now than was the case a decade ago. Getty says they have over one million customers
in their database. In the early 90's we used to talk about 30,000 to 40,000
potential customers in the U.S. for stock imagery, and a maximum customer base
worldwide of 100,000 to 200,000. Many of these new customers may be relying
primarily on RF images, but that doesn't mean they are taking sales from RM sellers
because they might not have been buying anything previously.
Another factor that has limited the negative impact of RF on world revenue is
that RF has steadily raised its prices, particularly since the introduction of
single image RF. RF sellers have increased their prices much more than those
selling RM. Given the discounting that often takes place with RM sales, in some
areas of the world it costs more to purchase and RF image that one that is RM.
The market for RF outside the U.S. just started to significantly take off a
year or so ago. There may be further declines in revenue as RF does a
better job of penetrating the market in the rest of the world.
Despite the fact that RF buyers get unlimited use to the images and discs that
they purchase, it appears that the vast majority of buyers only make a one-time use
of the images they buy. Part of this may be that the next project usually calls for
something different. Thus, even though, in theory, they could make extended use of
an image it seldom happens. It still seems that people who want to make many uses of
an image tend to purchase RM images because they want some rights control, or at
least an image that is not likely to be used a lot by competitors as is the case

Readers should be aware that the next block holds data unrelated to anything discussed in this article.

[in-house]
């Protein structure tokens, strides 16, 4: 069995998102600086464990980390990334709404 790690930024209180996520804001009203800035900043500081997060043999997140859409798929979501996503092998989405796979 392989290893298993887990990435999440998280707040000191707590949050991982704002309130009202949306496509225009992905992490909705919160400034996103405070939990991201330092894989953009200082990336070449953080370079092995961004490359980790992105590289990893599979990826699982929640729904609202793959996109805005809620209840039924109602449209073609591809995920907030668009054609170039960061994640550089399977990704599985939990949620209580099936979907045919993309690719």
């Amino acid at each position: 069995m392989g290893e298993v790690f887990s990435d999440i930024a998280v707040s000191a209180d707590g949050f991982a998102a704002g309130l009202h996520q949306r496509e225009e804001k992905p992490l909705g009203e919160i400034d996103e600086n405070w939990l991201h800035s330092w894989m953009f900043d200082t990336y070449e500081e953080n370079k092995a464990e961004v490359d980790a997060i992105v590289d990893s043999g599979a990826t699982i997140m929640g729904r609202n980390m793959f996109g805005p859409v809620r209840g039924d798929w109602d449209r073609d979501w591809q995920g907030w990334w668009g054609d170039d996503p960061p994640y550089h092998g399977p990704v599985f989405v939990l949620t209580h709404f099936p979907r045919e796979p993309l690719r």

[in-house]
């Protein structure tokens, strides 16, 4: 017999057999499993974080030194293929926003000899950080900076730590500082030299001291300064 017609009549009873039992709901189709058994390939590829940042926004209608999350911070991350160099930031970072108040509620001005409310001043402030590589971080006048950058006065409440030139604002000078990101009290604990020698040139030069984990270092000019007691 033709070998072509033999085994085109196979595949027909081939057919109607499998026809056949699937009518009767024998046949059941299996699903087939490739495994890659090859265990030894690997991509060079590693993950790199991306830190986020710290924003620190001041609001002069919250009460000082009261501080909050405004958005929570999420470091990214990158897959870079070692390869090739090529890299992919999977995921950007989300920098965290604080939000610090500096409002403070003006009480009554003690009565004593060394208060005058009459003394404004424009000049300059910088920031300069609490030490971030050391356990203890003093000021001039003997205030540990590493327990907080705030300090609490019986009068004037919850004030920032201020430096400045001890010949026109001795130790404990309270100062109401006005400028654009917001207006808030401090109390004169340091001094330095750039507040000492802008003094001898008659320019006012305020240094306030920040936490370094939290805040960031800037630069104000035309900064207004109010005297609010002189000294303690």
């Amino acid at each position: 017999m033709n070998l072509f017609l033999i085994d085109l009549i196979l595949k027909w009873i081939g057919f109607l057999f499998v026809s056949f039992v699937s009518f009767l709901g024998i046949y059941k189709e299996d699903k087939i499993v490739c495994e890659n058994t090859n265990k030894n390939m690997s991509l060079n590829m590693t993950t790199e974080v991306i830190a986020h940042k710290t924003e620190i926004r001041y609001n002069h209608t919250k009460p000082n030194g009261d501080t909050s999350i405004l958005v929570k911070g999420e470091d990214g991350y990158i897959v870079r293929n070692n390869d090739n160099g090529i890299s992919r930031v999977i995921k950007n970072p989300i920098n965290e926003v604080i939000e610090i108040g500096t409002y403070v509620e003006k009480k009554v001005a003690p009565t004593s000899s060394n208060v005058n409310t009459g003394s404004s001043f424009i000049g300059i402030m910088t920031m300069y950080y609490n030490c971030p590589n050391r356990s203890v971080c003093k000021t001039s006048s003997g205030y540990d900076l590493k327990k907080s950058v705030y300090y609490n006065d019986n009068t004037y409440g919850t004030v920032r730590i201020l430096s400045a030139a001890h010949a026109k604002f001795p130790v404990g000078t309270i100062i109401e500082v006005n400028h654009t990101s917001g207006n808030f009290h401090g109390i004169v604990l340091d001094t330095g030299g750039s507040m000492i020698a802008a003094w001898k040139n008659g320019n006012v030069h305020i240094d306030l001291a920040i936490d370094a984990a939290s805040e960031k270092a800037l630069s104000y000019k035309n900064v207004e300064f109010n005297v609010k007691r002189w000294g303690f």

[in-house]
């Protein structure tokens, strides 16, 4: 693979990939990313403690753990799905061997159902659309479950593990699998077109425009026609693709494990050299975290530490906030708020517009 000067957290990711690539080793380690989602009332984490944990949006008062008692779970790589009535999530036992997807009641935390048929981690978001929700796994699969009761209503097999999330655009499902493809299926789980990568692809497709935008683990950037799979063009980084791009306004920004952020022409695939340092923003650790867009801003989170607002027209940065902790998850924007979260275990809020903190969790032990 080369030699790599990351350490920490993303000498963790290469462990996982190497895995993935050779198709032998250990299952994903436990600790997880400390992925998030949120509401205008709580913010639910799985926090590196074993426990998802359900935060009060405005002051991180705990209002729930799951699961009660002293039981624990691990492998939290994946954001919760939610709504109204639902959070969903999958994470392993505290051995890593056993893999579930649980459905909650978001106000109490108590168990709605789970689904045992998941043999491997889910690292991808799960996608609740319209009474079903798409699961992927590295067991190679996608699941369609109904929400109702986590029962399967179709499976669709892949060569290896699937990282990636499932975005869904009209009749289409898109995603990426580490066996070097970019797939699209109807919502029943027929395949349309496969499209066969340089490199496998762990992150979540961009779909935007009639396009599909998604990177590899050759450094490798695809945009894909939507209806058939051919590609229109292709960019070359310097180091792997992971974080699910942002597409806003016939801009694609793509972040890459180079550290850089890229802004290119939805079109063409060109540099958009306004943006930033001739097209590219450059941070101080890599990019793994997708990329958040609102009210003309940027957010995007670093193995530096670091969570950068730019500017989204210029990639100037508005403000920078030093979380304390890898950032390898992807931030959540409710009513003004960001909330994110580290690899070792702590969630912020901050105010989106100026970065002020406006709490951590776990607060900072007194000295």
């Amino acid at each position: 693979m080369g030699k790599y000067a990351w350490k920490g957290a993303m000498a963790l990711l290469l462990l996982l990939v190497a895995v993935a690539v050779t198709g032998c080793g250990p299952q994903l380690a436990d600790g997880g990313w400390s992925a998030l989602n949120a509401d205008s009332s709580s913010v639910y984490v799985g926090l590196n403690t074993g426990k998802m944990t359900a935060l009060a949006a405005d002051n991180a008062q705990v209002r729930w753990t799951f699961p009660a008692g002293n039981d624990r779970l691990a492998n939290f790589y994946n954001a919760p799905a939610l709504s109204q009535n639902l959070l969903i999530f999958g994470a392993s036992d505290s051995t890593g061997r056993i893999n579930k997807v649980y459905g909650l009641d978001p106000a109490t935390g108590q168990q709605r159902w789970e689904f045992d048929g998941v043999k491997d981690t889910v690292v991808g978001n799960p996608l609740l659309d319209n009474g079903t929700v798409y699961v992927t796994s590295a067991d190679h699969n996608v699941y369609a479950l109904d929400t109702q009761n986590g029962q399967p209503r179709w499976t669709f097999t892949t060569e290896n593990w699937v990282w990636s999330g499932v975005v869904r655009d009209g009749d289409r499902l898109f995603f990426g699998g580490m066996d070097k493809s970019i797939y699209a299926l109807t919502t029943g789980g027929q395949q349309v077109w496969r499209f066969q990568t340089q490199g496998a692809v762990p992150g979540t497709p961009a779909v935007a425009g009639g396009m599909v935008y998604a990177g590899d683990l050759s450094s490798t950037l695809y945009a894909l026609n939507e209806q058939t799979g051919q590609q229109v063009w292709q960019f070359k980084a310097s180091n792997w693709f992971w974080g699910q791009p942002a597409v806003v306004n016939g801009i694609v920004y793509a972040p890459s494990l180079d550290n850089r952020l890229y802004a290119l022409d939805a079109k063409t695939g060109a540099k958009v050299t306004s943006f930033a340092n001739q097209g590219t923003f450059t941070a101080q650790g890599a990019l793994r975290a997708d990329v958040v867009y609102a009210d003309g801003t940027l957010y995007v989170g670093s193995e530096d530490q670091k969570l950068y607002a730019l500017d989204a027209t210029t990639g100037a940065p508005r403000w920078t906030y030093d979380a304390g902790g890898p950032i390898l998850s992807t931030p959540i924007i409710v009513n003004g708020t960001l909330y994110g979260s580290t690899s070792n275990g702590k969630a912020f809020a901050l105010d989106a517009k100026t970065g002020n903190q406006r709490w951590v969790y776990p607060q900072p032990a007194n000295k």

with RF. RF also tends to get used more for small projects that generate smaller
fees, although there are exceptions.
(On the other hand there has been a decline in the total number of images used in
the last year or so. This could be a function of the state of the economy. It might
also indicate that the "generous licensing terms" are really having some impact and
that customers are making more multiple uses of images than we thought. Unfortunately,
there is no way to develop usage statistics that would prove the point either way. We
probably won't have a strong indication until the economy comes roaring back and we
can determine whether photo usage comes roaring back as well.)
There are factors other than RF that have had an impact on the lack of revenue
The consolidation in the book publishing industry has had a major impact. Book
publishers are major users of imagery and while the prices they paid in the past
were never all that high, the usage fees in this market have dropped significantly
recently. The publishers use their size to demand lower prices, and they refuse to
work with agencies that won't agree to their established prices. Couple this with
the fact that Getty and Corbis go along with these deals because publishing sales
represent significant revenue for them, and there is little that the small agency or
individual seller can do, but agree to the publisher's demands, if they want to make
any sales at all -- unless they have a very unique image that the publisher
absolutely has to have.
The faster and more widespread distribution that is possible with digital
technology has made it easier for the wire services to present a much deeper
offering to their subscription customers. Thus, many editorial customers have less
need to look to stock agencies for additional images that are not included in their
regular subscription fees.
Part of the falloff that photographers have experienced results from the
decline in their royalty share of the gross fee, not a drop in gross revenue.
In summary, the market for imagery has declined somewhat, but RF is only one of many
factors that are responsible for this decline.